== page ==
In 2003, concerned by commercialization in college athletics, E. Gordon Gee, who currently serves as president of The Ohio State University, warned, “Nothing short of a revolution will stop what has become a crisis of conscience and integrity for colleges and universities in this country.”
Revenues and power in big-time college football have expanded dramatically since Mr. Gee’s warning. By recently adding two games and a “national championship” in big-time college football, the BCS and its members will likely generate an additional $300-500 million in revenue, furthering solidifying its power.
The operations of the BCS, like those of Penn State’s football program are shrouded in secrecy – the antithesis of trust and the mother of cover-ups. The BCS, which has displaced the NCAA in running big-time football, shares Penn State’s disregard for those adversely impacted by their decisions.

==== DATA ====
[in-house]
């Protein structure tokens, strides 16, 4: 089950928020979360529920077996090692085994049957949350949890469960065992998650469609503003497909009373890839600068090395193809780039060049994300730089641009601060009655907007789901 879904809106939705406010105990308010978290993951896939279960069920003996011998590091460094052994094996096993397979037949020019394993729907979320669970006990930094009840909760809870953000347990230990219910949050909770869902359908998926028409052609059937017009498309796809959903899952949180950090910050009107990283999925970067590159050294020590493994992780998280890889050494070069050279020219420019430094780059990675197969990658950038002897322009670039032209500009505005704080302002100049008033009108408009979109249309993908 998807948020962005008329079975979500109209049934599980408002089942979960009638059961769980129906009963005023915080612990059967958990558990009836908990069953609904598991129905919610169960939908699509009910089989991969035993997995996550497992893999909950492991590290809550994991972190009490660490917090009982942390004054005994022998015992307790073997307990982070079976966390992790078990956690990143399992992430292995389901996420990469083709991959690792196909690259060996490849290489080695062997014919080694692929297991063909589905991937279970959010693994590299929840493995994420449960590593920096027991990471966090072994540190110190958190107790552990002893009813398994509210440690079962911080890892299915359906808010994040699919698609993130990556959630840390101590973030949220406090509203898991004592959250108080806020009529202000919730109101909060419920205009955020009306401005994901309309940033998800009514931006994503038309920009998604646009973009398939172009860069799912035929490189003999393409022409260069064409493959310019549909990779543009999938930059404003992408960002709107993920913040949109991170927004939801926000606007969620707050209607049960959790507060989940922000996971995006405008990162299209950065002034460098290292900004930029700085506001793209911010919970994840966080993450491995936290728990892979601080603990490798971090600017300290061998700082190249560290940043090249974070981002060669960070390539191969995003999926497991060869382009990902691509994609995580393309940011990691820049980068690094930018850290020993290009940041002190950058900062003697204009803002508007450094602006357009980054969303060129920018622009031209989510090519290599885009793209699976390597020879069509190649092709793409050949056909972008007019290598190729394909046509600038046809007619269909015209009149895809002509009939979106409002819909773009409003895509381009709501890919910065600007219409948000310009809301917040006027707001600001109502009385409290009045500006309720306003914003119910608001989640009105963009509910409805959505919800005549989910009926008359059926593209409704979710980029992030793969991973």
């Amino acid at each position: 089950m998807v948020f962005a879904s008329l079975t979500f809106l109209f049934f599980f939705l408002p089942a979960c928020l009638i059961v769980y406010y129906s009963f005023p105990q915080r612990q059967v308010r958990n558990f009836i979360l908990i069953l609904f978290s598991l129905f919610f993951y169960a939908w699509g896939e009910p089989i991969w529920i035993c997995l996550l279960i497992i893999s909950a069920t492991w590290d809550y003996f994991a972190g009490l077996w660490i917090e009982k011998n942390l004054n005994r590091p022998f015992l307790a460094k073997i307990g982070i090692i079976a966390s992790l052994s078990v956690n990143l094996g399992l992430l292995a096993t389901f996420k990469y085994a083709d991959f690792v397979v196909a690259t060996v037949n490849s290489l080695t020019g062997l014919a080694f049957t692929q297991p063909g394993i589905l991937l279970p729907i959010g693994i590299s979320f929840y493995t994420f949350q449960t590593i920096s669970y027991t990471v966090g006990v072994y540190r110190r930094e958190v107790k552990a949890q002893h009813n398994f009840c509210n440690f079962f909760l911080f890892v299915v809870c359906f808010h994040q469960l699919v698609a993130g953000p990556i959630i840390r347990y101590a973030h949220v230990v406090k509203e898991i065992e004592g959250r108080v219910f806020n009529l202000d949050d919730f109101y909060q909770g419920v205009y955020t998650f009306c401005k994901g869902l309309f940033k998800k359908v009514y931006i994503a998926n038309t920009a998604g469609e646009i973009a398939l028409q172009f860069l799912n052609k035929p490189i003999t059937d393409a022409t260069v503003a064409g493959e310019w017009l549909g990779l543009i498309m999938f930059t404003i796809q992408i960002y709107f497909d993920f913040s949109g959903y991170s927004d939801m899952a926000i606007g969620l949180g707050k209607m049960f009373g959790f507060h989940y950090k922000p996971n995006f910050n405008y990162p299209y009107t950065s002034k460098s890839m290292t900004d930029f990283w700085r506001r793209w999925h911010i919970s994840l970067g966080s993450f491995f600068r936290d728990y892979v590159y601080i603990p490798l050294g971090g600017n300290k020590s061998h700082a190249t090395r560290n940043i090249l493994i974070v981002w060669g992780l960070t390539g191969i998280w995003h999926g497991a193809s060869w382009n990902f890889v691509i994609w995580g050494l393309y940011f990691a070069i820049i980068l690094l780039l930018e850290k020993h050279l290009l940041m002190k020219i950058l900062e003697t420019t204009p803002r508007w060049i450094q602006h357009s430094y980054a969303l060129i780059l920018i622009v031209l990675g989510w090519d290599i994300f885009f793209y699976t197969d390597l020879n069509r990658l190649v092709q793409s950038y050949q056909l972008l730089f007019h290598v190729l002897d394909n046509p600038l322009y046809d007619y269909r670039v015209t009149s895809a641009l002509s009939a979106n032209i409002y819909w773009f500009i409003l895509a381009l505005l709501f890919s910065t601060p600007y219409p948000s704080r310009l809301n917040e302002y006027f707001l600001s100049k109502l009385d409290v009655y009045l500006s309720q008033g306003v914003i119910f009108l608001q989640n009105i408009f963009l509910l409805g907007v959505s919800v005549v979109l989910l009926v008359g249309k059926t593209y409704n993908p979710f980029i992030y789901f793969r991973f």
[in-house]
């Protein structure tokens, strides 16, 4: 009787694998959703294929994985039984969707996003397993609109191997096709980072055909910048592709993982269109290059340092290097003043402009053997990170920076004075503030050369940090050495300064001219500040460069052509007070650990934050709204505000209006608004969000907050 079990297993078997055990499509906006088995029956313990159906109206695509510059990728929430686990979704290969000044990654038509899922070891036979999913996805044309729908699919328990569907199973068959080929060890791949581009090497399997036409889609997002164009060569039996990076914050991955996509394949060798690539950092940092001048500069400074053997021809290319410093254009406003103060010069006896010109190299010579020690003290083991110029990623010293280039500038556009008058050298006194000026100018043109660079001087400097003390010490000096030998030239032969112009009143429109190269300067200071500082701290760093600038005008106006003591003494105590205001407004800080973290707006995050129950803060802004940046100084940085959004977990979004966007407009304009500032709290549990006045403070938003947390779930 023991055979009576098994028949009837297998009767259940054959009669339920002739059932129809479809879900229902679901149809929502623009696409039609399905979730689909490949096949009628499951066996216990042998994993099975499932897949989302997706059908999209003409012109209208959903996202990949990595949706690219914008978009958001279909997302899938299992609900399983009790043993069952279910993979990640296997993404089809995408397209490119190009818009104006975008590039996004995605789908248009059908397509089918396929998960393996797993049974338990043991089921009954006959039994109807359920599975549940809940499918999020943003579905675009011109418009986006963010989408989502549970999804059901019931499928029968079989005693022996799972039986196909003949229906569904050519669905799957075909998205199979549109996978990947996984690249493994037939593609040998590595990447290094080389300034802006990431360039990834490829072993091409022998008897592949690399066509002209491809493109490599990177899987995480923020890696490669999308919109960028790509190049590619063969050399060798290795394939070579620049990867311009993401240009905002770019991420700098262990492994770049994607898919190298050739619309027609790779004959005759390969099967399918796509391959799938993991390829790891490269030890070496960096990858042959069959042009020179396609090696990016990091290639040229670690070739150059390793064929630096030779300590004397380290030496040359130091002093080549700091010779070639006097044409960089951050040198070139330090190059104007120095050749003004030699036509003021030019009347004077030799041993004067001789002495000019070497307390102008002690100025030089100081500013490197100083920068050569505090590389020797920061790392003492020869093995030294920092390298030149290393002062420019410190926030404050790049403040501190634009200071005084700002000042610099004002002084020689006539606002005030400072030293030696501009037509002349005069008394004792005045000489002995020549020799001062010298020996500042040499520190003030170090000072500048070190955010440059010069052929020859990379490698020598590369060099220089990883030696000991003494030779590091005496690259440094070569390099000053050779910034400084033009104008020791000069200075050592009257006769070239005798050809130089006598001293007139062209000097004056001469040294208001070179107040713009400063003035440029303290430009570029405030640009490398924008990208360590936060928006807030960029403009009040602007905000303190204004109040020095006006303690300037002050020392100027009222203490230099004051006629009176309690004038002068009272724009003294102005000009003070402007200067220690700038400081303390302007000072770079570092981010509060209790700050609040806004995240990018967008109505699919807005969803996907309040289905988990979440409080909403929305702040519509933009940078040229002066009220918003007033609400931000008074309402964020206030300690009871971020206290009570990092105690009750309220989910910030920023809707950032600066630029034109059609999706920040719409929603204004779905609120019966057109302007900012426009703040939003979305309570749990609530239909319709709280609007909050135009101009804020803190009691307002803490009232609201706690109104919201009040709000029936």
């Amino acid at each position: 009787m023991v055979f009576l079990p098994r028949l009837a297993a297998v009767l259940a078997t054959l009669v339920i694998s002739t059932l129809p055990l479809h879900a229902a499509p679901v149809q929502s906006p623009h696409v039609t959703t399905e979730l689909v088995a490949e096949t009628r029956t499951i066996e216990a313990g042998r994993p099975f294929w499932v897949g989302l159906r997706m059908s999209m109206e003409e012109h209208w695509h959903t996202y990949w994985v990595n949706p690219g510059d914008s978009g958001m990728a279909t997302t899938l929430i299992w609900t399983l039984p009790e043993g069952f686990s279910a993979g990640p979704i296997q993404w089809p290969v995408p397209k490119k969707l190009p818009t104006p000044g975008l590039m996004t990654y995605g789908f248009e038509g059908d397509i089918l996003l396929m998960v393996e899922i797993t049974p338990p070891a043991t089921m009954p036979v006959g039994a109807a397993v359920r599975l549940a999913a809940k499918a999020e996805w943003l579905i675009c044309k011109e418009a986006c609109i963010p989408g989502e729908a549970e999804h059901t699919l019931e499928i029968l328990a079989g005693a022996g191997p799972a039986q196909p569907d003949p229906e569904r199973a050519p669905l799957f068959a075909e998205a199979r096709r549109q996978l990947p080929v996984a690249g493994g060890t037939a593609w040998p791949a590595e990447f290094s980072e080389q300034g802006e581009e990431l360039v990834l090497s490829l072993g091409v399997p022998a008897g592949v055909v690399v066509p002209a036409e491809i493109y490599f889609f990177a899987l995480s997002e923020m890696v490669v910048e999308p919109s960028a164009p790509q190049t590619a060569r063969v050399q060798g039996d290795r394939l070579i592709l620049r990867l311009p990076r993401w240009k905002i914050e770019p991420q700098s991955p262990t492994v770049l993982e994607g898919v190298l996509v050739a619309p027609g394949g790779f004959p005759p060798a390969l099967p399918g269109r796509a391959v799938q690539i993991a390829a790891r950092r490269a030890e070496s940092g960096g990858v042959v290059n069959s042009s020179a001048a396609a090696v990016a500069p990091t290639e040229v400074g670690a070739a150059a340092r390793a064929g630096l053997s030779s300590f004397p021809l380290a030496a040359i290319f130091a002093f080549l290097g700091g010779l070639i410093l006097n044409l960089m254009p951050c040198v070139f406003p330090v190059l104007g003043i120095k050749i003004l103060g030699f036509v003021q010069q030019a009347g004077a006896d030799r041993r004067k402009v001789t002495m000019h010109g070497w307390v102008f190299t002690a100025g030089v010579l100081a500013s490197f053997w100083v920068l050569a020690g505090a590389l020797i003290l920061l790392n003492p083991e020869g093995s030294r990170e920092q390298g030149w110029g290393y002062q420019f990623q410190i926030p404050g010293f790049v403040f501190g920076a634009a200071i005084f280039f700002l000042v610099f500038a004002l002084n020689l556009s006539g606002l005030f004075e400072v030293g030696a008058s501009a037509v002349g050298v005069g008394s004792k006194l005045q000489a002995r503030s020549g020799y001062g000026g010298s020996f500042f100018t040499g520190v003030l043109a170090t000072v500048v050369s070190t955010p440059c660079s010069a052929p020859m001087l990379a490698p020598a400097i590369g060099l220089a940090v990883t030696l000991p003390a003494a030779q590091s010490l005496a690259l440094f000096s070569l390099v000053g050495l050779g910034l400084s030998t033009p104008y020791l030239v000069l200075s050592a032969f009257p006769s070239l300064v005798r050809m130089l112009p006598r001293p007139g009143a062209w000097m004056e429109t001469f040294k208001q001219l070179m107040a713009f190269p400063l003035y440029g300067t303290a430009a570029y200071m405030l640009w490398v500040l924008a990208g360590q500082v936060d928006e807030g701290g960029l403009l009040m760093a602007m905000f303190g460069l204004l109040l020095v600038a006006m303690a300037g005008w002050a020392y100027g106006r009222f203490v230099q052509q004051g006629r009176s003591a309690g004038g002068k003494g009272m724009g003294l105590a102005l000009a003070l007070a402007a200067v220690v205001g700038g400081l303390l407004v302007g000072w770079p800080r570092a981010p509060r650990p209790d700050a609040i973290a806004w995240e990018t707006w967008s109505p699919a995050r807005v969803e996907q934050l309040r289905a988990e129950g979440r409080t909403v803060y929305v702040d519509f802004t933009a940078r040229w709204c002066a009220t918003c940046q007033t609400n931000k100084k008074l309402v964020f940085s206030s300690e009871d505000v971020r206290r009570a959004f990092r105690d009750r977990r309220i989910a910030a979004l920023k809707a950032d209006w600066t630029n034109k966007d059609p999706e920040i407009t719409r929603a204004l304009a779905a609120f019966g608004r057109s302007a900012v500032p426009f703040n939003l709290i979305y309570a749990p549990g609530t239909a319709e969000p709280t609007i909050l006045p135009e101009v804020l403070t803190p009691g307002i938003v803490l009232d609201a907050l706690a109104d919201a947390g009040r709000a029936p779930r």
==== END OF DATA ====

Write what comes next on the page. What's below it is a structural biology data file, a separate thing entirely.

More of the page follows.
A few facts evidence how sobering this disregard for student welfare has become. Many football players will leave college lame or with latent injuries.
Dr. Bennet Omalu, who is credited with having discovered the first case of dementia related to football, has cautioned that, “The concept of permanent brain damage and dementia following repeated blows to the head is a very well established and generally accepted principle in medicine.”
Unfortunately, this accepted medical principle and the warning inherent in it has gone unheeded in the world of big-time football. Annually, one out of ten college football players suffers a serious concussion, with hundreds of others suffering major brain trauma or debilitating injuries during their collegiate careers.